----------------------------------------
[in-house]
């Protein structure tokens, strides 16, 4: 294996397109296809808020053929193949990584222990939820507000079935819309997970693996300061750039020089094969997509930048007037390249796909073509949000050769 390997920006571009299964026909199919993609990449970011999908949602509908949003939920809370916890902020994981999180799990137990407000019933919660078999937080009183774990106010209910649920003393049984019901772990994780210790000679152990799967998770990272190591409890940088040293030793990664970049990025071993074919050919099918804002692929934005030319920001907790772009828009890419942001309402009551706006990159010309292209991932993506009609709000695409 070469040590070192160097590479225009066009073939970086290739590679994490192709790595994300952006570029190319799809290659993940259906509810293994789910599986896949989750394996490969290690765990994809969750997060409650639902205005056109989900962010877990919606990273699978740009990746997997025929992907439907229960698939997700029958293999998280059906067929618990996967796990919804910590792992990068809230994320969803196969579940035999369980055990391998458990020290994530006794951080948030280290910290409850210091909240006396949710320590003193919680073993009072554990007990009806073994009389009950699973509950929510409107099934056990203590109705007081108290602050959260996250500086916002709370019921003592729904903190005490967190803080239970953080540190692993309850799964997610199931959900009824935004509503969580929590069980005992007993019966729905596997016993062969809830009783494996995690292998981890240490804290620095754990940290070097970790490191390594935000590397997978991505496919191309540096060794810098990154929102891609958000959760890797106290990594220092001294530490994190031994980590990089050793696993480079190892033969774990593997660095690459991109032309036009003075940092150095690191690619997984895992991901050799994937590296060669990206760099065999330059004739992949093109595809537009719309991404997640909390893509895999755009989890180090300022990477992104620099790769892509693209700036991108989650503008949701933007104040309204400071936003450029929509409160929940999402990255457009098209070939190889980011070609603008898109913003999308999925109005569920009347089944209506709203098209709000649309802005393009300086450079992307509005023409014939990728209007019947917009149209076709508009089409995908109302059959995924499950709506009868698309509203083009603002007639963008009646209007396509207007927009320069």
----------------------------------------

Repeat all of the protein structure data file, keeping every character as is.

[in-house]
């Protein structure tokens, strides 16, 4: 294996397109296809808020053929193949990584222990939820507000079935819309997970693996300061750039020089094969997509930048007037390249796909073509949000050769 390997920006571009299964026909199919993609990449970011999908949602509908949003939920809370916890902020994981999180799990137990407000019933919660078999937080009183774990106010209910649920003393049984019901772990994780210790000679152990799967998770990272190591409890940088040293030793990664970049990025071993074919050919099918804002692929934005030319920001907790772009828009890419942001309402009551706006990159010309292209991932993506009609709000695409 070469040590070192160097590479225009066009073939970086290739590679994490192709790595994300952006570029190319799809290659993940259906509810293994789910599986896949989750394996490969290690765990994809969750997060409650639902205005056109989900962010877990919606990273699978740009990746997997025929992907439907229960698939997700029958293999998280059906067929618990996967796990919804910590792992990068809230994320969803196969579940035999369980055990391998458990020290994530006794951080948030280290910290409850210091909240006396949710320590003193919680073993009072554990007990009806073994009389009950699973509950929510409107099934056990203590109705007081108290602050959260996250500086916002709370019921003592729904903190005490967190803080239970953080540190692993309850799964997610199931959900009824935004509503969580929590069980005992007993019966729905596997016993062969809830009783494996995690292998981890240490804290620095754990940290070097970790490191390594935000590397997978991505496919191309540096060794810098990154929102891609958000959760890797106290990594220092001294530490994190031994980590990089050793696993480079190892033969774990593997660095690459991109032309036009003075940092150095690191690619997984895992991901050799994937590296060669990206760099065999330059004739992949093109595809537009719309991404997640909390893509895999755009989890180090300022990477992104620099790769892509693209700036991108989650503008949701933007104040309204400071936003450029929509409160929940999402990255457009098209070939190889980011070609603008898109913003999308999925109005569920009347089944209506709203098209709000649309802005393009300086450079992307509005023409014939990728209007019947917009149209076709508009089409995908109302059959995924499950709506009868698309509203083009603002007639963008009646209007396509207007927009320069």